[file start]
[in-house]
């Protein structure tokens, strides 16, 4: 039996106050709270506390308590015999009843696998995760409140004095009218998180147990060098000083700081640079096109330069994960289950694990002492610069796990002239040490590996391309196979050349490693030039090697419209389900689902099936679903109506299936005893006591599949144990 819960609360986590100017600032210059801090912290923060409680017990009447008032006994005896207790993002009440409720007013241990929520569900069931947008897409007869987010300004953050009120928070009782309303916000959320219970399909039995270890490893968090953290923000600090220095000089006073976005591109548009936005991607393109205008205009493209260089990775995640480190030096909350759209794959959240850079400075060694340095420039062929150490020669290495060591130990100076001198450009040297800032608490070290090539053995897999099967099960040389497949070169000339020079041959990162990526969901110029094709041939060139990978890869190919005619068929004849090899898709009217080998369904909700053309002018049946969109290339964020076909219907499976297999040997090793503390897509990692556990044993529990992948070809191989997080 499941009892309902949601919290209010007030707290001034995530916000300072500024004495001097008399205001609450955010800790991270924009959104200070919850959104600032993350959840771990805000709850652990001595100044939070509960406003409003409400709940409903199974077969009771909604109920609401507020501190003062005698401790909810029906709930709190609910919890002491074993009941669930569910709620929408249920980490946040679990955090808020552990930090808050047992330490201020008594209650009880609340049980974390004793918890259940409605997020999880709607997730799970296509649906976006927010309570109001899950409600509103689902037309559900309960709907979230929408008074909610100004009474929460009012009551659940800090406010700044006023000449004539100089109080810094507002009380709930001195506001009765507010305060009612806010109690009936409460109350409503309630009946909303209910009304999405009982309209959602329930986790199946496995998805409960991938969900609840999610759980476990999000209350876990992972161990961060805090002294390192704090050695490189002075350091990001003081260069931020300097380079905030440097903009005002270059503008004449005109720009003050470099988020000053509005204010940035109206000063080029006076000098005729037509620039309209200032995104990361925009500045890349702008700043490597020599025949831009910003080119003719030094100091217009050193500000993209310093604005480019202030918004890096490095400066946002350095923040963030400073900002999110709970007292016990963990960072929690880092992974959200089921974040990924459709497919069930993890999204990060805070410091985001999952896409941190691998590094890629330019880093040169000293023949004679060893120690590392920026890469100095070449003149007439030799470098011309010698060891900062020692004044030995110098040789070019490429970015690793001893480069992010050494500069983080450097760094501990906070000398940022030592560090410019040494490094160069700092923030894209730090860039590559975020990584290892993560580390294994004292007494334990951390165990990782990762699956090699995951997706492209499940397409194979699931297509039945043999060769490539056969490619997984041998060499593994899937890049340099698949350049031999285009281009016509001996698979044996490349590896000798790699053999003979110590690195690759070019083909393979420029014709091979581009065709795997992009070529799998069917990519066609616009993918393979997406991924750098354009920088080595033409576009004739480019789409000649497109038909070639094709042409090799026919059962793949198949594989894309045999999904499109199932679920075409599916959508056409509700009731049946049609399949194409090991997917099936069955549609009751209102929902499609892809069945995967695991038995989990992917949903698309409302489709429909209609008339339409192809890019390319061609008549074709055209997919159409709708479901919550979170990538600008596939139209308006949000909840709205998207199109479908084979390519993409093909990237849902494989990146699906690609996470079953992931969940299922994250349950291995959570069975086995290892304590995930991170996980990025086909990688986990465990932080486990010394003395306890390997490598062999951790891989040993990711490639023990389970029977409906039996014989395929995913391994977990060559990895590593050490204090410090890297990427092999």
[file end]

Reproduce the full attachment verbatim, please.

[in-house]
């Protein structure tokens, strides 16, 4: 039996106050709270506390308590015999009843696998995760409140004095009218998180147990060098000083700081640079096109330069994960289950694990002492610069796990002239040490590996391309196979050349490693030039090697419209389900689902099936679903109506299936005893006591599949144990 819960609360986590100017600032210059801090912290923060409680017990009447008032006994005896207790993002009440409720007013241990929520569900069931947008897409007869987010300004953050009120928070009782309303916000959320219970399909039995270890490893968090953290923000600090220095000089006073976005591109548009936005991607393109205008205009493209260089990775995640480190030096909350759209794959959240850079400075060694340095420039062929150490020669290495060591130990100076001198450009040297800032608490070290090539053995897999099967099960040389497949070169000339020079041959990162990526969901110029094709041939060139990978890869190919005619068929004849090899898709009217080998369904909700053309002018049946969109290339964020076909219907499976297999040997090793503390897509990692556990044993529990992948070809191989997080 499941009892309902949601919290209010007030707290001034995530916000300072500024004495001097008399205001609450955010800790991270924009959104200070919850959104600032993350959840771990805000709850652990001595100044939070509960406003409003409400709940409903199974077969009771909604109920609401507020501190003062005698401790909810029906709930709190609910919890002491074993009941669930569910709620929408249920980490946040679990955090808020552990930090808050047992330490201020008594209650009880609340049980974390004793918890259940409605997020999880709607997730799970296509649906976006927010309570109001899950409600509103689902037309559900309960709907979230929408008074909610100004009474929460009012009551659940800090406010700044006023000449004539100089109080810094507002009380709930001195506001009765507010305060009612806010109690009936409460109350409503309630009946909303209910009304999405009982309209959602329930986790199946496995998805409960991938969900609840999610759980476990999000209350876990992972161990961060805090002294390192704090050695490189002075350091990001003081260069931020300097380079905030440097903009005002270059503008004449005109720009003050470099988020000053509005204010940035109206000063080029006076000098005729037509620039309209200032995104990361925009500045890349702008700043490597020599025949831009910003080119003719030094100091217009050193500000993209310093604005480019202030918004890096490095400066946002350095923040963030400073900002999110709970007292016990963990960072929690880092992974959200089921974040990924459709497919069930993890999204990060805070410091985001999952896409941190691998590094890629330019880093040169000293023949004679060893120690590392920026890469100095070449003149007439030799470098011309010698060891900062020692004044030995110098040789070019490429970015690793001893480069992010050494500069983080450097760094501990906070000398940022030592560090410019040494490094160069700092923030894209730090860039590559975020990584290892993560580390294994004292007494334990951390165990990782990762699956090699995951997706492209499940397409194979699931297509039945043999060769490539056969490619997984041998060499593994899937890049340099698949350049031999285009281009016509001996698979044996490349590896000798790699053999003979110590690195690759070019083909393979420029014709091979581009065709795997992009070529799998069917990519066609616009993918393979997406991924750098354009920088080595033409576009004739480019789409000649497109038909070639094709042409090799026919059962793949198949594989894309045999999904499109199932679920075409599916959508056409509700009731049946049609399949194409090991997917099936069955549609009751209102929902499609892809069945995967695991038995989990992917949903698309409302489709429909209609008339339409192809890019390319061609008549074709055209997919159409709708479901919550979170990538600008596939139209308006949000909840709205998207199109479908084979390519993409093909990237849902494989990146699906690609996470079953992931969940299922994250349950291995959570069975086995290892304590995930991170996980990025086909990688986990465990932080486990010394003395306890390997490598062999951790891989040993990711490639023990389970029977409906039996014989395929995913391994977990060559990895590593050490204090410090890297990427092999």